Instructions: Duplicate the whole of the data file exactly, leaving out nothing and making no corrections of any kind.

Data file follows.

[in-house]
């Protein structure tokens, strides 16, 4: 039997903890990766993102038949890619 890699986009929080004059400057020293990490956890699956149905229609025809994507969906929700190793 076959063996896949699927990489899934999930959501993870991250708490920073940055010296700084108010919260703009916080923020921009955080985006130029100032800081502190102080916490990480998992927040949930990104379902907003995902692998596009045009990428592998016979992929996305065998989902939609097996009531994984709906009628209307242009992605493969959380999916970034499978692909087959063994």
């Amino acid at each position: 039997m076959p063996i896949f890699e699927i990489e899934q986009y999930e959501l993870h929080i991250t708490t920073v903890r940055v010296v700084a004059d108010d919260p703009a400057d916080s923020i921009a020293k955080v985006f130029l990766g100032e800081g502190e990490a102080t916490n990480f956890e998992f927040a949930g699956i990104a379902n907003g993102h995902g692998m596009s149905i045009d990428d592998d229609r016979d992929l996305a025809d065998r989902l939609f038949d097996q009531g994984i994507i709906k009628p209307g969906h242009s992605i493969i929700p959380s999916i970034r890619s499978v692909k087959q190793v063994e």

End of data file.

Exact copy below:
[in-house]
């Protein structure tokens, strides 16, 4: 039997903890990766993102038949890619 890699986009929080004059400057020293990490956890699956149905229609025809994507969906929700190793 076959063996896949699927990489899934999930959501993870991250708490920073940055010296700084108010919260703009916080923020921009955080985006130029100032800081502190102080916490990480998992927040949930990104379902907003995902692998596009045009990428592998016979992929996305065998989902939609097996009531994984709906009628209307242009992605493969959380999916970034499978692909087959063994």
């Amino acid at each position: 039997m076959p063996i896949f890699e699927i990489e899934q986009y999930e959501l993870h929080i991250t708490t920073v903890r940055v010296v700084a004059d108010d919260p703009a400057d916080s923020i921009a020293k955080v985006f130029l990766g100032e800081g502190e990490a102080t916490n990480f956890e998992f927040a949930g699956i990104a379902n907003g993102h995902g692998m596009s149905i045009d990428d592998d229609r016979d992929l996305a025809d065998r989902l939609f038949d097996q009531g994984i994507i709906k009628p209307g969906h242009s992605i493969i929700p959380s999916i970034r890619s499978v692909k087959q190793v063994e």